As most of us know, Christmas was originally celebrated to commemorate the birth of Jesus (even though he technically wasn’t born in that month, it was more around September). The word comes from the compound Cristemaesse, which translates to “Christ’s Mass” or “Mass of Christ”. It’s celebrated by Christians in many ways; the most common being a Nativity play, which retells the story of Jesus’ birth. It’s made up of Mary, Joseph, Three Kings, shepherds and random farm animals like donkeys and sheep, all happening in a barn with nothing but Jesus’ crib and a tone of straw.

Until a few years ago, I went to Catholic schools all my life, so I’ve done at least 4 or 5 Nativity plays in primary (One of my earliest memories was being a shepherd in Reception) so the whole nativity idea is normal to me like millions of other Christians.

Despite this, people have still made a few attempts in the past to make sure it wasn’t celebrated. Whether it was Oliver Cromwell and his Puritans cancelling of Christmas in 18th century England [according to HISTORY.COM], or pilgrims outlawing Christmas in Boston, a lot of extremist groups have wanted to abolish Christmas. The Puritans even put a fine on anyone found celebrating Christmas. Fortunately, these ideas failed miserably, this one you might not know about.

It turns out that during his dictatorship, Hitler literally tried to take the Christ out of Christmas. With Anti-Semitic carols and toy grenades hanging from trees, A Nazi Christmas wouldn’t be complete without glittering swastikas (…of course). He even replaced the star on Christmas trees with a sun, just in case people would get it confused with the Star of David. Though Hitler tried to weaken the power of the church, it didn’t work; neither did his aim of Nazi Christmas dominating the world].

Around the same time of those failed attempts, Charles Dickens created the tale Scrooge or a Christmas Carol, which as you probably know, is all about the importance of giving to others. It was a hit in England and America and showed some people the benefits of celebrating it. The focus was less on baby Jesus and more on general goodwill to humans. This eventually evolved into families splashing on presents for their kids without looking like they were being spoiled. (That probably explains why so many of us cared about presents when we were little) Aspects like these became part of modern day Christmas traditions that we are familiar with today.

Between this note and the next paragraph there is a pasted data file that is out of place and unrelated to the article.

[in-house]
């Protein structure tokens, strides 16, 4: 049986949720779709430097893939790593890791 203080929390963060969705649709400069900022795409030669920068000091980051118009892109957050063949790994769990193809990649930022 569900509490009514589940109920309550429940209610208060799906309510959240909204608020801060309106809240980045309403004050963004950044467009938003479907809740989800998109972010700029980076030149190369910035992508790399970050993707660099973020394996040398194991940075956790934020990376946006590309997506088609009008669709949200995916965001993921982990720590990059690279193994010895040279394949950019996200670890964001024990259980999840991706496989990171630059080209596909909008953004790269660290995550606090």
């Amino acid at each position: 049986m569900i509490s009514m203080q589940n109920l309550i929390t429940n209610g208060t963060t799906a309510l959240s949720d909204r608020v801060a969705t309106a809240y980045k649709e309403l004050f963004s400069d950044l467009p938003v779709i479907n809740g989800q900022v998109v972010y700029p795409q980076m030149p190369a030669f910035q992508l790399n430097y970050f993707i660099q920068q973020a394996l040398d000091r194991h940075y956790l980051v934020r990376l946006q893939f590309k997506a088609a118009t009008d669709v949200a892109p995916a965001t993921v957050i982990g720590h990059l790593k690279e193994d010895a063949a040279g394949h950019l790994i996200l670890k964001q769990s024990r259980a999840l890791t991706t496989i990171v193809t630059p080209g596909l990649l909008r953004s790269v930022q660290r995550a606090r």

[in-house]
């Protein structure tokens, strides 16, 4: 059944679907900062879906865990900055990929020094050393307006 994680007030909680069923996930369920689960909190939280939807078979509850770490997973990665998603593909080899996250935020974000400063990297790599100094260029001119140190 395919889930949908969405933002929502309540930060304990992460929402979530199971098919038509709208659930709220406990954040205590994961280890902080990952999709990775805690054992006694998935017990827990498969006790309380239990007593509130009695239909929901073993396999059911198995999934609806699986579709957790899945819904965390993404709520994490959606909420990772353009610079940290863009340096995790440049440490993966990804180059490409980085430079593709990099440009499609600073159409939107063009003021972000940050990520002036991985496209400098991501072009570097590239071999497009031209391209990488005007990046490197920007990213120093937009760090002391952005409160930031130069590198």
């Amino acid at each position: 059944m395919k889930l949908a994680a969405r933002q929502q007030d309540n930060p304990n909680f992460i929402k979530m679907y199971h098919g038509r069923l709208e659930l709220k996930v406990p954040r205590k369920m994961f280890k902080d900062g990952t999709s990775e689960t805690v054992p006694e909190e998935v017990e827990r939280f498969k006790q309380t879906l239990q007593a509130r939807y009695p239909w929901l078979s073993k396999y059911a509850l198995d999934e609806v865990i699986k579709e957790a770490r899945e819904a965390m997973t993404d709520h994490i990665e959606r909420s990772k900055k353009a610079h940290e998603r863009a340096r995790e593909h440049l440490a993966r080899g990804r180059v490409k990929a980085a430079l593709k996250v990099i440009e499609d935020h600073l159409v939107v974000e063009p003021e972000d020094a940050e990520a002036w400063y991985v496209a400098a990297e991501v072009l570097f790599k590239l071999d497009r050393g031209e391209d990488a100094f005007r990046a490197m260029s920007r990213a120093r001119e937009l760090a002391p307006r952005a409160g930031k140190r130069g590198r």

Christmas became more commercialized soon afterwards; with Christmas now, you’ll know what I’m talking about when I mention people rushing to the shops to get those last few gifts for the family. Jesus was no longer the only figure associated with Christmas; the other one became the bearer of all gifts, Father Christmas, or Santa.

As popular as these factors are today, they don’t have a connection to everyone. Many people follow religions like Judaism, Islam or Jehovah’s Witness, so they don’t celebrate or even recognize Christmas. If people in America use the term Happy Holidays rather than Merry Christmas to respect that, shouldn’t more be done for people of those beliefs? If the Swiss were allowed to vote against minarets in case they “spread the influence of Islam”, should the same technically be done for Christmas in case it “spreads the influence of Christianity”?

Even for those who celebrate Christmas, originally Santa didn’t have a connection to kids or even gift bearing. On top of that, we all know he’s not real, so is it fair to associate him with Christmas when he doesn’t appeal to all kids? Is it right to make them believe in something that has no connection to the real meaning of Christmas? Is he there to up their spirits about the holiday or to make them more materialistic so that big corporate companies make more money?

I’m not saying that it should be cancelled; I just think that the commercialism should be toned down a bit. Even as someone who celebrates Christmas, I personally don’t want to be bombarded with endless ads of unnecessary things like a singing reindeer or tacky decorations.